Why use protein?
The use of protein for muscle synthesis should be isolated to one type of protein -
whey. Whey protein is the watery by-product of cheese-making that is left after
milk has been curdled. It's the protein-rich liquid increasingly in demand for its ability
to curb appetite.

Whey is available in dried form as a nutritional supplement, but it also exists
naturally in foods too. It is, for example, the source of ricotta cheese. Although
whey has a long history as a drink in its own right, and was championed as far back
as Hippocrates, exploration of its potential as a natural appetite suppressant, body
reshaper, and metabolic protector is just getting under way.

Bottled water enriched with whey
protein may be the drink of the
future - a painless means of
weight control. New Zealand
researchers found that even small
amounts of whey dissolved in
water and consumed two hours
before lunch reduced hunger in
overweight women. All 46
participants reported feeling more
full and satisfied than after
consuming a whey-free control
drink. The greater the
concentration of whey, the stronger
and longer the effect. Although
none of the women ate less lunch
two hours later, higher whey
doses may thwart dessert

Whey has staying power in
maintaining healthy body weight.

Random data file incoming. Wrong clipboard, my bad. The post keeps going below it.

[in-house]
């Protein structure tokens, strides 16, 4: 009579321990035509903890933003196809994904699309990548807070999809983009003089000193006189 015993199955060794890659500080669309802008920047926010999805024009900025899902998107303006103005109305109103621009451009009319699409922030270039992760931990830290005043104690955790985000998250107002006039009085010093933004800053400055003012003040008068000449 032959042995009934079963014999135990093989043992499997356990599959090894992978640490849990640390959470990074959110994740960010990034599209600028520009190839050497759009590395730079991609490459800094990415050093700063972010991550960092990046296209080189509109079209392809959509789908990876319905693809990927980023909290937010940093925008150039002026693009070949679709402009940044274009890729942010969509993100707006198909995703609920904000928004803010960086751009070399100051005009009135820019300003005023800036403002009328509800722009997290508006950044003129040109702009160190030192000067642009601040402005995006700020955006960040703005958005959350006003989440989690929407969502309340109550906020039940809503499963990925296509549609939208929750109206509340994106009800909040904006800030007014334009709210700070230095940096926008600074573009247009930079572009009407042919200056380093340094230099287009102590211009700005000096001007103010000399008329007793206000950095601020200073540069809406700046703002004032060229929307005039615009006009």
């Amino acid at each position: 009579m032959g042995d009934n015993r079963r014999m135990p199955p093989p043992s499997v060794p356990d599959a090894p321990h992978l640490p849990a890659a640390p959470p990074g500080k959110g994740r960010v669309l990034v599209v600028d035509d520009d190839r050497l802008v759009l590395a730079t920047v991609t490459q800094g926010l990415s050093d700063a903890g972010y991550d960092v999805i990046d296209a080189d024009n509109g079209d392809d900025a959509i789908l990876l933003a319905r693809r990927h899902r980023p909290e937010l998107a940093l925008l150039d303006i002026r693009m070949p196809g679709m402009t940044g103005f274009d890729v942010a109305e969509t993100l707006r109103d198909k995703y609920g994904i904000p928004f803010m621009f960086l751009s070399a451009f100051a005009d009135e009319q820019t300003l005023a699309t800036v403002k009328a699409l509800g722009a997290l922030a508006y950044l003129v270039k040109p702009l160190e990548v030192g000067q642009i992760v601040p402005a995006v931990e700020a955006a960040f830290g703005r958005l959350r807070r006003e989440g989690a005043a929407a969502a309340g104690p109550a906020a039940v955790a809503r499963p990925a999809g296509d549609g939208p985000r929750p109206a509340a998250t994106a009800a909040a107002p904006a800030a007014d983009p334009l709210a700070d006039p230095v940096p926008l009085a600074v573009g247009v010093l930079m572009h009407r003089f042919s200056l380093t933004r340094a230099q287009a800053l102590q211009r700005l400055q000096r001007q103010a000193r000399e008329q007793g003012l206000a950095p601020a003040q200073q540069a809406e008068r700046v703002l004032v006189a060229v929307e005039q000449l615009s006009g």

The high-protein substance not
only minimizes weight gain and
body fat accumulation over the
long haul, but it decreases food
intake and ups the oxidation of
fats. Rats fed a diet high in whey
protein consumed significantly
less food than rats gobbling down
soy protein, although it took five
weeks for the effect to show up.
Rich in the amino acid leucine,
whey may alter brain synthesis of
neuropepetides that regulate food
intake. However, the rats' diet was
one-third whey. Even dedicated
dieters might not be able to
manage that.

There is increasing evidence that
the  microorganismsknown as
probiotics do good things for the
gut (and the brain and the rest of
the body), but they have to get
there alive first. That means
surviving the harsh, acidic killing
field otherwise known as the
stomach. Whey protein may turn
out to be the perfect armoured
vehicle for the job. Irish
researchers found that
microbeads of whey filled with the
lactobacillus rhamnosus
can withstand the hostile
environment of the stomach and
arrive intact at the intestines,
where they dutifully break down
and release their payload.

Whey protein supplements appear
to spare the overweight from the
negative metabolic consequence
of a high-fat diet. University of
Cincinnati researchers fed female
mice a high-fat diet and either
plain water or whey-enriched
water. Both groups downed the
same amount of food, but after 11
weeks the whey takers weighed
less and had more lean body
mass. Moreover, they handled a
glucose load better and showed
better insulin sensitivity, and their
livers accumulated less fat. For
those who cannot resist french
fries, whey protein may help stave
off Type 2 diabetes and fatty liver

Adding whey protein to your diet
can shrink your waist and may
even help regulate body weight
without the need for dieting. Twice
a day for six months, 90
overweight men and women drank
beverages mixed with either whey
protein, soy protein or
carbohydrates while eating as
usual. After 23 weeks scientists
report in the
Journal of Nutrition,
both whey and soy drinkers
weighed less than the carb
drinkers, but the whey group also
had smaller waists. The findings
suggest that in curbing
accumulation of belly fat, whey
may subdue the metabolic
complications of obesity.
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